#1
I've been playing for quite a while now, but am trying to get to grips with the theory side. I understand the Minor Pentatonic scale has 5 positions: E, D, C, A and G.
Which one is used for what though? Do you use for instance position A for playing in the key of A, and if that is the case then what position would you use if playing in the key of B for instance?
I'm finding the theory side of life heavy going, but i want to improve so any help from you lovely people out there would be greatly appreciated.
Thanks.
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#2
Each minor pentatonic scale (A, B, C, C#, Gb, etc.) has it's own set of notes which can be played all over the fretboard. Scales are neither box patterns nor positions on the fretboard.
#3
Quote by kirbyrocknroll
Each minor pentatonic scale (A, B, C, C#, Gb, etc.) has it's own set of notes which can be played all over the fretboard. Scales are neither box patterns nor positions on the fretboard.



I'm afraid you lost me there Kirby, are you saying that the Minor Pentatonic has "more" than 5 positions?
My gear:
Fender 50th anniv American Strat Deluxe NICE
Fender Eric johnson Strat SEXY
Gibson SG Special Gothic II RAW
Ibanez JS 1000 VERSATILE
Gibson Les Paul Custom OOH BABY
Mesa Boogie Dual Rectifier Head & Cab LET'S ROCK
#4
He's saying that talking about "positions" sin't the right approach. A scale is just a fixed set of intervals, and can be used with any root note, and played all over the neck.
#5
Quote by Hammy

I'm finding the theory side of life heavy going, but i want to improve so any help from you lovely people out there would be greatly appreciated.
Thanks.


It's not really theory. The 5 positions are basically just different ways of playing the
same scale. They are the fingering patterns to use to play the scale anywhere on
the neck. Don't get all caught up that the root note always has to start on the
6th string with your index finger. It doesn't. It can be anywhere in the pattern.
#6
Quote by Hammy
I'm afraid you lost me there Kirby, are you saying that the Minor Pentatonic has "more" than 5 positions?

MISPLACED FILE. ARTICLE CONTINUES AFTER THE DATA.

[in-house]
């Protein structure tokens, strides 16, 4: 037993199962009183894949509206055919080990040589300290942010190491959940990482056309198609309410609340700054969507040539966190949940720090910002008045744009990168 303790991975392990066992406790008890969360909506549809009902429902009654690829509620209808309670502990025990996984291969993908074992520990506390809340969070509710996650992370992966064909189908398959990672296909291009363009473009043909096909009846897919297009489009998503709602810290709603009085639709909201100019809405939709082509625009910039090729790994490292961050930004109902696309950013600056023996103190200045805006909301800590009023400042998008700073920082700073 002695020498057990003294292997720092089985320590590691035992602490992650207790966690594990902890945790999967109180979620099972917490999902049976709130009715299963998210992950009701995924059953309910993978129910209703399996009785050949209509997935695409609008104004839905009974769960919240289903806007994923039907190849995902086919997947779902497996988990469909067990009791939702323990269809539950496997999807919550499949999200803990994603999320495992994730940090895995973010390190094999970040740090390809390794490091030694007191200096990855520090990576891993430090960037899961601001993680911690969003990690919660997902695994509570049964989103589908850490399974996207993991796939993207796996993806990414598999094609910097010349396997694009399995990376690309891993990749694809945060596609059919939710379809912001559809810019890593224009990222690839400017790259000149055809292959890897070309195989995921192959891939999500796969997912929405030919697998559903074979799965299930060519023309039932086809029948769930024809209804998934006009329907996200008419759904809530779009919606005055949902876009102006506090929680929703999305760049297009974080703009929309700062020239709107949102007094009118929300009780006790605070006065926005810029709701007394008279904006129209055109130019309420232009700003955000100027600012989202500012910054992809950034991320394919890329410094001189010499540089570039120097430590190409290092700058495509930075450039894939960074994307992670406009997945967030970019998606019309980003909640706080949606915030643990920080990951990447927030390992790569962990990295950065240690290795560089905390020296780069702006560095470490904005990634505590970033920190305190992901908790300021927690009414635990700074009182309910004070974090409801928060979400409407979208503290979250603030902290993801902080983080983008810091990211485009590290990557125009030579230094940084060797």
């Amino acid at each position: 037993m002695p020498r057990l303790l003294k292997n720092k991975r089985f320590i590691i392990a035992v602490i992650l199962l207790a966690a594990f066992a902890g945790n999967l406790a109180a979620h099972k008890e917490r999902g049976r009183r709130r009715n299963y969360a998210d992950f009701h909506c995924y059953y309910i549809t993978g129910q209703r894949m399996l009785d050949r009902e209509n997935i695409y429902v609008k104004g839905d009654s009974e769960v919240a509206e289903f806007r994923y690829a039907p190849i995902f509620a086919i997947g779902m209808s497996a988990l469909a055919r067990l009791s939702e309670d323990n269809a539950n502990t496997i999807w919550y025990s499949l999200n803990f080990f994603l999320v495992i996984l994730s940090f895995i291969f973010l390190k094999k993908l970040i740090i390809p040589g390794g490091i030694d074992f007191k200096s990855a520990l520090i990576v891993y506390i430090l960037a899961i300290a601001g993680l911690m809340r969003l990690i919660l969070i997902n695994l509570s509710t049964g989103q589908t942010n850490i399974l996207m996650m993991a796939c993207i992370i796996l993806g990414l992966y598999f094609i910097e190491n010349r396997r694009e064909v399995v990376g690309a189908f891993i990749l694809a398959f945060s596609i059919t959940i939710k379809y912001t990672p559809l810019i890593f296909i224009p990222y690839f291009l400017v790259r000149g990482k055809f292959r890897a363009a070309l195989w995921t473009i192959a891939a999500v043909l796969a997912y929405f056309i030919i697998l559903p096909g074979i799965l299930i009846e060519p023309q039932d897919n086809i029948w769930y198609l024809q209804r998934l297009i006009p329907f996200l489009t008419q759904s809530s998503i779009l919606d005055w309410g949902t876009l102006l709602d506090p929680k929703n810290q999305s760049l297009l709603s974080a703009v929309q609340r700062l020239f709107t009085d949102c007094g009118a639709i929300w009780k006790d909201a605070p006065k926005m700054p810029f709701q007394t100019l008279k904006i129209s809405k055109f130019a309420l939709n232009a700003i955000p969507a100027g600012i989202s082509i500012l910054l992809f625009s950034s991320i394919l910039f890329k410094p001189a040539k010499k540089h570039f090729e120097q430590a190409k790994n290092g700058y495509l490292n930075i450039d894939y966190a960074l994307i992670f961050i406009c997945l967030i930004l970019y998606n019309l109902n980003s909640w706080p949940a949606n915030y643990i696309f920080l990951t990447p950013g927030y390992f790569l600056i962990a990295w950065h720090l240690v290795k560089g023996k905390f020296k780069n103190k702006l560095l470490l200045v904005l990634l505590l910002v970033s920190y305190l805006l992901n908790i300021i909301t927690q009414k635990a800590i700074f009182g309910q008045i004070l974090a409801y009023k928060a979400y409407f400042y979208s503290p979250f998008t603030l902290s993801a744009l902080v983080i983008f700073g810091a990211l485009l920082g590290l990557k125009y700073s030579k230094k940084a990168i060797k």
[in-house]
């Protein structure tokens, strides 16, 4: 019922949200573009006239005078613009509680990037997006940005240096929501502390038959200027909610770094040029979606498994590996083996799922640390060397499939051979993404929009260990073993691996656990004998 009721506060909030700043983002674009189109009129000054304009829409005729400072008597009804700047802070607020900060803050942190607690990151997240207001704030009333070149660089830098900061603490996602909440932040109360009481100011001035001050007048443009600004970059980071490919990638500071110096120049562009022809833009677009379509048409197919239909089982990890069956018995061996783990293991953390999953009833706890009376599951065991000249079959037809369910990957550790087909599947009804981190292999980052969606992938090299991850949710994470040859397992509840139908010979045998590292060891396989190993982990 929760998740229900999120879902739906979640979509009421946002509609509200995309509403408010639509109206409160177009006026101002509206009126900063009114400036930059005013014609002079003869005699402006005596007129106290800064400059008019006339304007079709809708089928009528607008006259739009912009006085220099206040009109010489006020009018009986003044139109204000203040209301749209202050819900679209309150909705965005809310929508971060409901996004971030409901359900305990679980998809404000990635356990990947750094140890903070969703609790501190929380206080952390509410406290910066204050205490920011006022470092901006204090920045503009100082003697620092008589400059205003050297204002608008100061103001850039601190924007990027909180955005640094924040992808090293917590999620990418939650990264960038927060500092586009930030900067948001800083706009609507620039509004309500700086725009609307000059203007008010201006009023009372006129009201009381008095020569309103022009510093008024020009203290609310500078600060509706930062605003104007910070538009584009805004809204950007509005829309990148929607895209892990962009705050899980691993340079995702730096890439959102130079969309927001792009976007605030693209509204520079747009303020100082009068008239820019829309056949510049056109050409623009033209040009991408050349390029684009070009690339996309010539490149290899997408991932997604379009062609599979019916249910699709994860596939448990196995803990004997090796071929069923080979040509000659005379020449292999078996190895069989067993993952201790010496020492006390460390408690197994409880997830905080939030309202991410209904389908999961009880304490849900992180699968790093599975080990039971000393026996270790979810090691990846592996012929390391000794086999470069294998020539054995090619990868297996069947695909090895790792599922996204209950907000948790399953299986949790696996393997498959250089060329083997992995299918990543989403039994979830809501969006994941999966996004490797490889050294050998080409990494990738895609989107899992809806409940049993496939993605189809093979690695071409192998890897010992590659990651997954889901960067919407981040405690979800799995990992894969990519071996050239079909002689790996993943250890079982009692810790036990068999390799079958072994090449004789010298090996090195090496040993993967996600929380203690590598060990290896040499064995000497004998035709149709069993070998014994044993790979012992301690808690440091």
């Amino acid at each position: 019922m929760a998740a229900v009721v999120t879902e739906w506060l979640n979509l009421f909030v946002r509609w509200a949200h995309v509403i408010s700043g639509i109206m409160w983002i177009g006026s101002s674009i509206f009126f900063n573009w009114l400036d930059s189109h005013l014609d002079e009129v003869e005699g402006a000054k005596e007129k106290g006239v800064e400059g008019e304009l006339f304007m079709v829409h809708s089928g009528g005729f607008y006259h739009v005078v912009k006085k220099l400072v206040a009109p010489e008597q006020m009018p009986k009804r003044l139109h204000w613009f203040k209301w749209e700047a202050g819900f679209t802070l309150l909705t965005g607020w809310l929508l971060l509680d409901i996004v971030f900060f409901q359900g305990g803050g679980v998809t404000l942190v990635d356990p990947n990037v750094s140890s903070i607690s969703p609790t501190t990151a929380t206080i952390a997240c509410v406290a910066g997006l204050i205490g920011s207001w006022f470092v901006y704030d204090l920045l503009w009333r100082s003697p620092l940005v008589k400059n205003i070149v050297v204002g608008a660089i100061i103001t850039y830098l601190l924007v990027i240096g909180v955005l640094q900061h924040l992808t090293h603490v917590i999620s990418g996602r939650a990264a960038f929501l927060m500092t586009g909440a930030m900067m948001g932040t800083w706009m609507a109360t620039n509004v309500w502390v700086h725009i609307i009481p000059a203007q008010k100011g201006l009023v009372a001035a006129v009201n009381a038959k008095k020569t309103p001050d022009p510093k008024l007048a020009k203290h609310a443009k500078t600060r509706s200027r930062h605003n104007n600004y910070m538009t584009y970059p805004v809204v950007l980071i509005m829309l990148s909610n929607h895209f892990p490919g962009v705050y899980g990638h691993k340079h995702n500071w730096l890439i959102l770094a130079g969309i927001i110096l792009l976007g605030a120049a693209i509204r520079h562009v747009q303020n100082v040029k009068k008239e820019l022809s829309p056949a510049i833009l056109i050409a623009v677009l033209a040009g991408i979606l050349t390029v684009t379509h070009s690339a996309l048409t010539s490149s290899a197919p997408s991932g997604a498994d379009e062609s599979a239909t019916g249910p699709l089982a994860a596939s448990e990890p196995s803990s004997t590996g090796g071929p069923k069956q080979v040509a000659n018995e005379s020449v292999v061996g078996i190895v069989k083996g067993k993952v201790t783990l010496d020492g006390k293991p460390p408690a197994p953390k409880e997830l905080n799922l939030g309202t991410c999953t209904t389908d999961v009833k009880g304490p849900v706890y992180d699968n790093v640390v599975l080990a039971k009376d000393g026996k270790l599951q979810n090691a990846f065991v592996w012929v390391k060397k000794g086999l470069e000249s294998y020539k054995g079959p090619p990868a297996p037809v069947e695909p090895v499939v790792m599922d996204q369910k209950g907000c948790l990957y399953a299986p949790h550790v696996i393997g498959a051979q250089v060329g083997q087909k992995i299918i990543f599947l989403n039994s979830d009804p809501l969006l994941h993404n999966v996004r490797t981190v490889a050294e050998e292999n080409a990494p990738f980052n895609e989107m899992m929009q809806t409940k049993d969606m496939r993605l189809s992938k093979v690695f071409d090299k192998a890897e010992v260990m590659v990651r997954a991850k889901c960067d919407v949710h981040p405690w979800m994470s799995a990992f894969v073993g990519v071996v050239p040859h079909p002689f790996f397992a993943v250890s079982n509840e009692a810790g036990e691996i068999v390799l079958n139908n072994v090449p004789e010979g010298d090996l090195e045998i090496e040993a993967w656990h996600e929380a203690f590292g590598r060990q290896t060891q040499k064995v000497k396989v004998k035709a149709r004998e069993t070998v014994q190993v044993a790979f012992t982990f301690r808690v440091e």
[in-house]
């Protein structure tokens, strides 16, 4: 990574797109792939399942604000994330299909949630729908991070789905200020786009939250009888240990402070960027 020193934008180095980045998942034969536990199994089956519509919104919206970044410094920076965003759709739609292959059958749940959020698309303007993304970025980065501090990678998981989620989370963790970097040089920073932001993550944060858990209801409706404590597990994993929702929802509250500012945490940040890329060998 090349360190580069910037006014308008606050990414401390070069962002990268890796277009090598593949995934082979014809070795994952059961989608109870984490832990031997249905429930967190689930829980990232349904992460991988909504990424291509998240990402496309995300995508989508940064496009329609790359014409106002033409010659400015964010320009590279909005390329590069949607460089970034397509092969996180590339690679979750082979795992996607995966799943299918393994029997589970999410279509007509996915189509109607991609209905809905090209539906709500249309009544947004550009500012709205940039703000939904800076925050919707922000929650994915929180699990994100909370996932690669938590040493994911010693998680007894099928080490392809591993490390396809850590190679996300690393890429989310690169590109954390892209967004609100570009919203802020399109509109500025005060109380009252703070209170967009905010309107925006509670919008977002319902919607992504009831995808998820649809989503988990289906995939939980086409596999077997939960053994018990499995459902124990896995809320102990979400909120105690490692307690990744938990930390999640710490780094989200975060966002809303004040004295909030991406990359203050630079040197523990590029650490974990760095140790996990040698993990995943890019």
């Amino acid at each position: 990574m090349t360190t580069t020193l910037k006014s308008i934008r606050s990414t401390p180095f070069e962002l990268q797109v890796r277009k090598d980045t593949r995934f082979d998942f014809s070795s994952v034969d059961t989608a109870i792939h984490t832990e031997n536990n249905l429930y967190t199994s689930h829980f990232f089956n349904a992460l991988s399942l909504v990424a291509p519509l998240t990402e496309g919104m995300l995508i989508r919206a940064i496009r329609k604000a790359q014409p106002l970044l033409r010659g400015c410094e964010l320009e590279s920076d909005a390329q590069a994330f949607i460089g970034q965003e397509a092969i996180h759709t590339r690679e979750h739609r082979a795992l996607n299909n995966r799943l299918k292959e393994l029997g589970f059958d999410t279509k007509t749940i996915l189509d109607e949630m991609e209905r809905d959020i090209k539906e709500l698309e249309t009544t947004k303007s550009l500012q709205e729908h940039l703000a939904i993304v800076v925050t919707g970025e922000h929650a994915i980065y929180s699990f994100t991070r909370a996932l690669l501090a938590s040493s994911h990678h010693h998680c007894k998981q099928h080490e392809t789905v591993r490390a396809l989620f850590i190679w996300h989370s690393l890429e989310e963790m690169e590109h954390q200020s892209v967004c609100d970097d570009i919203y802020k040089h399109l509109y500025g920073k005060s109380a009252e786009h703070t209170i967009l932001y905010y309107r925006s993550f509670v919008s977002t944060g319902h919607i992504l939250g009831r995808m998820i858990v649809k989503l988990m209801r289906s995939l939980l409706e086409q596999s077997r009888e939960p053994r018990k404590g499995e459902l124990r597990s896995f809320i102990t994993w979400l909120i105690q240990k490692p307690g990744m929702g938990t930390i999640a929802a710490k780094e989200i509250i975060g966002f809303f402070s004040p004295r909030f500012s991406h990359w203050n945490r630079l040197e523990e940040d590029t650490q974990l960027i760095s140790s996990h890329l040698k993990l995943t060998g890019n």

Well for starters, it would have 12 'positions', but scales are not positions on the fretboard. The pentatonic scale is five notes. (See: Penta, greek, which means "five".) You shouldn't think of them as positions, but rather five notes you can play to make a scale.
#7
All 5 "positions" are just bits of the same scale...like everyones said a scale isn't a fingering pattern, or a box, it's just a pattern of notes. In the case of the minor pentatonic there's just 5 notes in a repeating pattern. The boxes are really only there to help illustrate where the scale occurs and also help as navigational aids when playing.

However, to actually LEARN the scale you need to learn the notes in it, remember, in the minor pentatonic there's only 5 notes, they just keep repeating. For whati it's worth, here's E minor pent...

http://www.theorylessons.com/pentpos.html

Remember, it's the NOTES that are important, not the fingering...as far as scales go where you put your fingers is the least important thing.
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#8
Thanks people, it makes a lot more sense to me now, cheers
My gear:
Fender 50th anniv American Strat Deluxe NICE
Fender Eric johnson Strat SEXY
Gibson SG Special Gothic II RAW
Ibanez JS 1000 VERSATILE
Gibson Les Paul Custom OOH BABY
Mesa Boogie Dual Rectifier Head & Cab LET'S ROCK